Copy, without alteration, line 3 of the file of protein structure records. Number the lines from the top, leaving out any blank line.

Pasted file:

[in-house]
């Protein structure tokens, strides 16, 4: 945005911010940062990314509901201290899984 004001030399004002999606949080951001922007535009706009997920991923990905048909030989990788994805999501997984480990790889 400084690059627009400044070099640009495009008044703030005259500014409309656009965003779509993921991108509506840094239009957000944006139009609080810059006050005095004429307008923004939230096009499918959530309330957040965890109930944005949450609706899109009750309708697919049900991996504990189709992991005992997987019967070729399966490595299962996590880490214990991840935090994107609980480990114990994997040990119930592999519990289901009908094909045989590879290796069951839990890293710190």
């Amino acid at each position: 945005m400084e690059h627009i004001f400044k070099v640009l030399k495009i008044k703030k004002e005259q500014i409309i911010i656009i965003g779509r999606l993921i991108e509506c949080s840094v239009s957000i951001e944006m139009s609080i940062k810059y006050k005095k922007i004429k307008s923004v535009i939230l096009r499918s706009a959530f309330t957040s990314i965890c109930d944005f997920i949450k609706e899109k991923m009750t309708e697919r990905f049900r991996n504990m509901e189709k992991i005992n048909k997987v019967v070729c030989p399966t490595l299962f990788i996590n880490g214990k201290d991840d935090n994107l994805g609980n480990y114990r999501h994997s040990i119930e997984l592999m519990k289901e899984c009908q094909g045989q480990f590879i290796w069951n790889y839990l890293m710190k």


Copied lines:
């Amino acid at each position: 945005m400084e690059h627009i004001f400044k070099v640009l030399k495009i008044k703030k004002e005259q500014i409309i911010i656009i965003g779509r999606l993921i991108e509506c949080s840094v239009s957000i951001e944006m139009s609080i940062k810059y006050k005095k922007i004429k307008s923004v535009i939230l096009r499918s706009a959530f309330t957040s990314i965890c109930d944005f997920i949450k609706e899109k991923m009750t309708e697919r990905f049900r991996n504990m509901e189709k992991i005992n048909k997987v019967v070729c030989p399966t490595l299962f990788i996590n880490g214990k201290d991840d935090n994107l994805g609980n480990y114990r999501h994997s040990i119930e997984l592999m519990k289901e899984c009908q094909g045989q480990f590879i290796w069951n790889y839990l890293m710190k």